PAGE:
Gracias,

Glenn

Warbeads17 Feb 2010 4:26 p.m. PST

LOL, "…jealousy over a girl who King and Bryson knew…" and "…Bleak said that King had an issue with Bryson for dating a girl after both said they would not date her." That's a lot older than D&D. Shall we outlaw sexual desire?

Gracias,

Glenn

Hexxenhammer17 Feb 2010 4:30 p.m. PST

Why link D&D and jealosy together as a motive? Why not add the Mountain Dew they were drinking during the gaming session, or the pizza they were eating…

This article actually isn't that bad. The guy thought the DM was acting like a jerk so he tried to kill him with a hammer. The article doesn't use it as an excuse or say that D&D was the reason he attacked, just a motive, which it was. Just like a fight over a game of pool at a bar could be a motive.

Jojojimmyjohn17 Feb 2010 9:33 p.m. PST

And now for something completely different:

humpin.org/mst3kdd

(I make fun of others)18 Feb 2010 9:22 a.m. PST

Do you honestly think they don't know how to use violence to get their way already? puhleeeeze!

So you don't think that there is such a thing as outside influences on human behavior?

I knew someone who lived in an SRO in the late 70s and early 80s. He had mental illness but as long as he stayed on his medication and had a place to live, he hung on. I worked with him; that's how I knew him.

When Reagan was elected the manner in which SROs was funded was changed and many of the SRO buildings were shut down or converted into tenement housing. Many of the people who were in the SROs couldn't afford the significant price hike, or just got evicted. The guy I worked with was one of them. He was evicted and went to live in a homeless shelter. It wasn't too much longer after that that he stopped coming to work. It was clear as soon as he lost his little place and went to the shelter that he was losing his grip; his work, which had always been pretty good, started to suffer and his behavior became more erratic.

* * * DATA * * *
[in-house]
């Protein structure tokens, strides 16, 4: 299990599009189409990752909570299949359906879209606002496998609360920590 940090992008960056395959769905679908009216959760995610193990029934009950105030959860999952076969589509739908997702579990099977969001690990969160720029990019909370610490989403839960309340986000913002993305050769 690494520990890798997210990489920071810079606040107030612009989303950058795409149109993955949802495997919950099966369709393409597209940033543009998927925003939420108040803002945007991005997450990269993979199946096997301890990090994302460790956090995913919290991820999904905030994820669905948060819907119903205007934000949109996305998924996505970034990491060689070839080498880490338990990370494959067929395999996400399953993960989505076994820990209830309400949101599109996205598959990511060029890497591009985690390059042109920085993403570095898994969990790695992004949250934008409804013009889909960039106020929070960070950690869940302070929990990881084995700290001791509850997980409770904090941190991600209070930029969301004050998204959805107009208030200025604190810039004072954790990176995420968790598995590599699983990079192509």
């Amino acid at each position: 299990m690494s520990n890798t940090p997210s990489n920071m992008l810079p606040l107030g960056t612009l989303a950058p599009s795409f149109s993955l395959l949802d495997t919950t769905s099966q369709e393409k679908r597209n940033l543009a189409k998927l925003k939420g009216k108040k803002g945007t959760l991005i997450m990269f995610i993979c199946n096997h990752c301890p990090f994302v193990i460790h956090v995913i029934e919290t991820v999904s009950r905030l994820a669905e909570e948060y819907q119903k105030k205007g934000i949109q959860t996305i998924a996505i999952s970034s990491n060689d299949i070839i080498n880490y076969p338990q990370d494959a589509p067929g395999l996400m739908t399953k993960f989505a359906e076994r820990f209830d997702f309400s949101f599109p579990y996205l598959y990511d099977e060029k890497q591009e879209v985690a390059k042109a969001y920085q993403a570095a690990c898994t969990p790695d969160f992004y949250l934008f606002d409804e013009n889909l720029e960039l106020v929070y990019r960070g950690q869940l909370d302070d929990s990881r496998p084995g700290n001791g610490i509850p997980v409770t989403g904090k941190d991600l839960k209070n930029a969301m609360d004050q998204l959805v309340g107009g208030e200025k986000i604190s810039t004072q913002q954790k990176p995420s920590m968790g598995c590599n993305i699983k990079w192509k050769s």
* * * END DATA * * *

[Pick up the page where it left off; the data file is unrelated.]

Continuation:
I eventually left that job, but heard from someone I'd worked with about five or six years later, and she said she'd seen him on the streets and he was full-blown mental, I mean a ranting psycho. I remember him as being very different, as long as the environment wasn't so unfavorable for people on the margins. I've never seen crazy people in the street quite the same way since she told me that.

I don't think that people with tendencies automatically pursue them, I think that outside factors do push buttons. And I would suggest that Lion in the Stars' criminal psychologist friend probably knows more about this than your typical wargamer dude does.

Hexxenhammer18 Feb 2010 9:42 a.m. PST

You keep talking about people with pre-existing conditions. What everyone is saying is that media don't CAUSE these conditions. Some people are screwed up. If one thing doesn't set them off, something else might have.

hwarang18 Feb 2010 11:21 p.m. PST

95% of all murderers have eaten bread in a 24 h span before comitting murder…

more seriously, while overall violence might or might not have increased (most likely its forms are different now, so hard to compare) there would be a link between social disruption (people basically having few social contacts, the network being much looser, no one there to set you right from time to time, or just talk to you. less social control overall) and some of the new forms of violence.

chaingunr26 Feb 2010 7:53 a.m. PST

@Hex:

"One positive thing is that I read three pages of comments and every post is talking about how idiotic the story is. That's got to count for something. "

Yeah, I read the first two pages of commentary (before I read your comment) and noticed the same thing.

I think we've reached a point where only the most naive, gullible and misinformed actually put any creedence in this sort of hogwash.